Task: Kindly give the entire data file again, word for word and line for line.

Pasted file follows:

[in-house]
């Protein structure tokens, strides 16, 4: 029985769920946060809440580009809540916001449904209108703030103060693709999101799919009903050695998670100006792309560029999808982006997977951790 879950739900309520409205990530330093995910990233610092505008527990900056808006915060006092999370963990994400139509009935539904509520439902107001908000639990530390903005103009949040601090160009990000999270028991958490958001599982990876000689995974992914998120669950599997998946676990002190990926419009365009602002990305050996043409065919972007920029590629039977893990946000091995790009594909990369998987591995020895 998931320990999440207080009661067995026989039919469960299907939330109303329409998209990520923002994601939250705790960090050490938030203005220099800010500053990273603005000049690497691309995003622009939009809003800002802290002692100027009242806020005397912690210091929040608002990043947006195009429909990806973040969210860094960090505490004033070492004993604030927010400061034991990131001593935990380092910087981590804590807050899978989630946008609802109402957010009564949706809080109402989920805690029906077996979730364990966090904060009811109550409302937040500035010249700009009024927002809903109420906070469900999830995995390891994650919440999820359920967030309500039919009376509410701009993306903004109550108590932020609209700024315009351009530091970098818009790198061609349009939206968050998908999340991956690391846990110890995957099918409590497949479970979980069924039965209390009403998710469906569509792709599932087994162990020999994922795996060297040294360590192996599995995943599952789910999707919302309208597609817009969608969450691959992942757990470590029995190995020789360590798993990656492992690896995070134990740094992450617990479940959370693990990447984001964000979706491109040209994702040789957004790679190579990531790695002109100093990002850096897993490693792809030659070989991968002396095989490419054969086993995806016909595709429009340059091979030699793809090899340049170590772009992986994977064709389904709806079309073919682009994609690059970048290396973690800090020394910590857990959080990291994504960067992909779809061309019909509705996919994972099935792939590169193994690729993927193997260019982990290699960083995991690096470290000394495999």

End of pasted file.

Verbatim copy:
[in-house]
């Protein structure tokens, strides 16, 4: 029985769920946060809440580009809540916001449904209108703030103060693709999101799919009903050695998670100006792309560029999808982006997977951790 879950739900309520409205990530330093995910990233610092505008527990900056808006915060006092999370963990994400139509009935539904509520439902107001908000639990530390903005103009949040601090160009990000999270028991958490958001599982990876000689995974992914998120669950599997998946676990002190990926419009365009602002990305050996043409065919972007920029590629039977893990946000091995790009594909990369998987591995020895 998931320990999440207080009661067995026989039919469960299907939330109303329409998209990520923002994601939250705790960090050490938030203005220099800010500053990273603005000049690497691309995003622009939009809003800002802290002692100027009242806020005397912690210091929040608002990043947006195009429909990806973040969210860094960090505490004033070492004993604030927010400061034991990131001593935990380092910087981590804590807050899978989630946008609802109402957010009564949706809080109402989920805690029906077996979730364990966090904060009811109550409302937040500035010249700009009024927002809903109420906070469900999830995995390891994650919440999820359920967030309500039919009376509410701009993306903004109550108590932020609209700024315009351009530091970098818009790198061609349009939206968050998908999340991956690391846990110890995957099918409590497949479970979980069924039965209390009403998710469906569509792709599932087994162990020999994922795996060297040294360590192996599995995943599952789910999707919302309208597609817009969608969450691959992942757990470590029995190995020789360590798993990656492992690896995070134990740094992450617990479940959370693990990447984001964000979706491109040209994702040789957004790679190579990531790695002109100093990002850096897993490693792809030659070989991968002396095989490419054969086993995806016909595709429009340059091979030699793809090899340049170590772009992986994977064709389904709806079309073919682009994609690059970048290396973690800090020394910590857990959080990291994504960067992909779809061309019909509705996919994972099935792939590169193994690729993927193997260019982990290699960083995991690096470290000394495999």